Queered & Careered: Manifestation Journaling (Or Using Woo-Woo Talk to Claim the Life You Want)

In group therapy this week, we ended the session by discussing our dreams. Many of us talked our more pervasive dreams like being able to eat out in a restaurant again or going back to work post pandemic. But, some of us opened up and mentioned some of the lifelong dreams we have: writing a book, finally learning Italian, finding a life partner, or getting a degree.

I thought about how frustrating it can be right now to think about dreams. In quarantine, some of our dreams are impossible to manifest. And even if we have the time to achieve a dream — like finally writing that short story or learning how to play guitar — we may not have the emotional energy to be hyper productive (and that’s okay!). But I think it’s an important practice to stay in alignment with our dreams.

In an earlier post in this series, I’ve mentioned  my love for all things  journaling, so I thought it’d be cool to dive even deeper and offer tips about a particular kind of journaling that has helped me more times than not: Manifestation Journaling!

Manifestation journaling is all about creating a space where you can visualize the kind of life you want in ways that empower and motivate you. There’s a lot of woo-woo dialogue about manifestation, but the biggest thing to remember is that manifestation is about believing that you have the power to bring the things you want to you. In my ancestry, this would be called “claiming it.” Focus your energy on getting a clear vision of what you want, and that energy will guide you. Here are some of the ways you can get started with manifestation journaling.


Step 1: Buy (Or Make) a Cute Journal to Write In!

Help a local vendor by ordering a journal online or pick up a notebook on your next grocery store run. This will be the place where you write down your dreams and hopes, so make sure it is a journal that inspires you.

Step 2: Use Colors to Your Advantage.

Did you know that colors have certain associations with them, both spiritually and psychologically? I think it is a helpful practice to use specific colors to get into the mindset of what you want. Buy a set of colored pens or shade a page in crayon after writing to indicate the energy you have around a particular dream. If you want a career centered in passion and confidence, then write in red. If you want to imagine yourself in a place of financial security, write in green. Caveat: though there are common color associations, don’t be afraid to use whatever colors strike your fancy for whatever topics you choose. Create your own associations — it’s your safe space!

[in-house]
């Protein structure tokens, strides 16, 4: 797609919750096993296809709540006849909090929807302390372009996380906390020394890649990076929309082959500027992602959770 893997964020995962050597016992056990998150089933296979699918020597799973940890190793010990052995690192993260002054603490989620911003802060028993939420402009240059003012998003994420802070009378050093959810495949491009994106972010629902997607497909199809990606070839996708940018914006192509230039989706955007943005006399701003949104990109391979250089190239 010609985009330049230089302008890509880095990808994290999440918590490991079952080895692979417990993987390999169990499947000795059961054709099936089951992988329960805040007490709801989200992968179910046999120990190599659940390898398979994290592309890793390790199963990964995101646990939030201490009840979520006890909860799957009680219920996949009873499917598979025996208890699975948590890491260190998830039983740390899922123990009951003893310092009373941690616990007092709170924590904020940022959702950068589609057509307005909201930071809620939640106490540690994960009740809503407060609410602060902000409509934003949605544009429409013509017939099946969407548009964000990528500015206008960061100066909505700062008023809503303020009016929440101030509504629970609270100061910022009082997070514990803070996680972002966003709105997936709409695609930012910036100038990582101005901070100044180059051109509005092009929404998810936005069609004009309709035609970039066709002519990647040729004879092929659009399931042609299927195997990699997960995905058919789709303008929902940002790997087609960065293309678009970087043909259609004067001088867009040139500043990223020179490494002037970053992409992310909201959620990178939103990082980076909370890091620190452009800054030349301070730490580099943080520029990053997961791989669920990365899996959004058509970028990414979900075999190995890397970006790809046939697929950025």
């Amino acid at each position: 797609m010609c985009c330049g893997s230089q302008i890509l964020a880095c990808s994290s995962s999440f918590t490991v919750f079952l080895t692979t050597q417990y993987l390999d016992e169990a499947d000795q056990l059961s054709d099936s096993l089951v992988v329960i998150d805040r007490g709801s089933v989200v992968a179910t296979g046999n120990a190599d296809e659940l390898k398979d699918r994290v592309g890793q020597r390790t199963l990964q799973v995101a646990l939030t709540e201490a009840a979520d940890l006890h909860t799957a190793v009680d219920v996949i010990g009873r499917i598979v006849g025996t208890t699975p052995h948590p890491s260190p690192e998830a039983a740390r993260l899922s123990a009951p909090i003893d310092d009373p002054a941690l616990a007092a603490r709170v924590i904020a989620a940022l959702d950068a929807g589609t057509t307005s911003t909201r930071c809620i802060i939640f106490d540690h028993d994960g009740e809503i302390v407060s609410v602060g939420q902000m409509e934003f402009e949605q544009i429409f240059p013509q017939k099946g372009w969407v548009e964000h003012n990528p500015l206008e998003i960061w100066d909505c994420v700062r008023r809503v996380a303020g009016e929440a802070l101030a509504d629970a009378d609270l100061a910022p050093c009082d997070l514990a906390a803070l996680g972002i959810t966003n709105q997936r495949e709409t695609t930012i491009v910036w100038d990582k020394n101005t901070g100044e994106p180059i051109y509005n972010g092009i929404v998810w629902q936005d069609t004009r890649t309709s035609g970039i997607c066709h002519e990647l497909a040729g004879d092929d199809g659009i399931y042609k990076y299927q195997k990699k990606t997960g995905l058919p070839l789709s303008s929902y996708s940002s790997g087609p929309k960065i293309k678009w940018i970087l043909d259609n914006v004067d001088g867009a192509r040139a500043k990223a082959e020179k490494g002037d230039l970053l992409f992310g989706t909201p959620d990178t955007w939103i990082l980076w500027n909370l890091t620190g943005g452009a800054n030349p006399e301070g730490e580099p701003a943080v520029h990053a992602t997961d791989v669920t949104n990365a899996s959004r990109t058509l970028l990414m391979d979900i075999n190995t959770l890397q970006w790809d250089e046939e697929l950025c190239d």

Step 3: Figure out What You Want and Journal Like You Already Have It.

My favorite thing to do with manifestation journaling is dating the top of the page with when I’d like to have my dream and then writing as if I already have it. If you want to get a Master’s degree and you know you could apply and graduate within three years, create a journal post that’s dated three years in the future and write as if it’s graduation day. What would your perfect graduation day look like? Who would attend? What would you wear? What are the steps you need to take to get you to that dream in a few years?

Step 4: Be Creative.

As long as you are focusing on your dreams, your manifestation journal can be your own dream space! What are some other ways you can interact with your dreams while you’re manifestation journaling? I created a specific manifestation playlist that I play whenever I write in my journal. I’ve also started doing mini vision boarding inside of the journal (more tips on that here). The greatest intention around this practice is living in the life affirming spirit of your greatest dreams. Why shouldn’t the process be playful?


One of my favorite quotes is by author Anais Nin: “Throw your dreams into space like a kite, and you do not know what it will bring back – a new life, a new friend, a new love, a new country.” During this challenging time, use your journal to throw your dreams into space. Imagine what could be and use that energy to fuel your days. Whether you have a small dream like becoming a better cook or a big dream like starting your own business, it is important to give all your dreams the space they need to be realized.

Tiara’s six word memoir is “born with questions in her mouth.” By day, she works as a sassy, affirmation-card-wielding Career Coach. After hours, she is a creative writer, book reviewer (@booknerdspells), and unofficial bubble tea ambassador. Tiara writes angsty fiction and essays about intersectionality, mermaids, reading, spirituality, being queer, and traveling. She hates beets and people who touch her hair.

Tiara has written 16 articles for us.

2 Comments

  1. I enjoy reading all of your career advice! It is so fascinating to see life trajectories and career trajectories. One of my teenagers was asking me about how I chose my career, mine was first my passion, but I’ve since shifted to a job with benefits and pursuing my passion through other outlets. Several years ago I bought a passion planner that several Autostraddle writers were recommending. I wrote in the front my life goals along with some steps to take. This past year I’ve been meeting those goals! So while sometimes I’m skeptical about such things, it’s been fascinating to see the winding paths to certain accomplishments.

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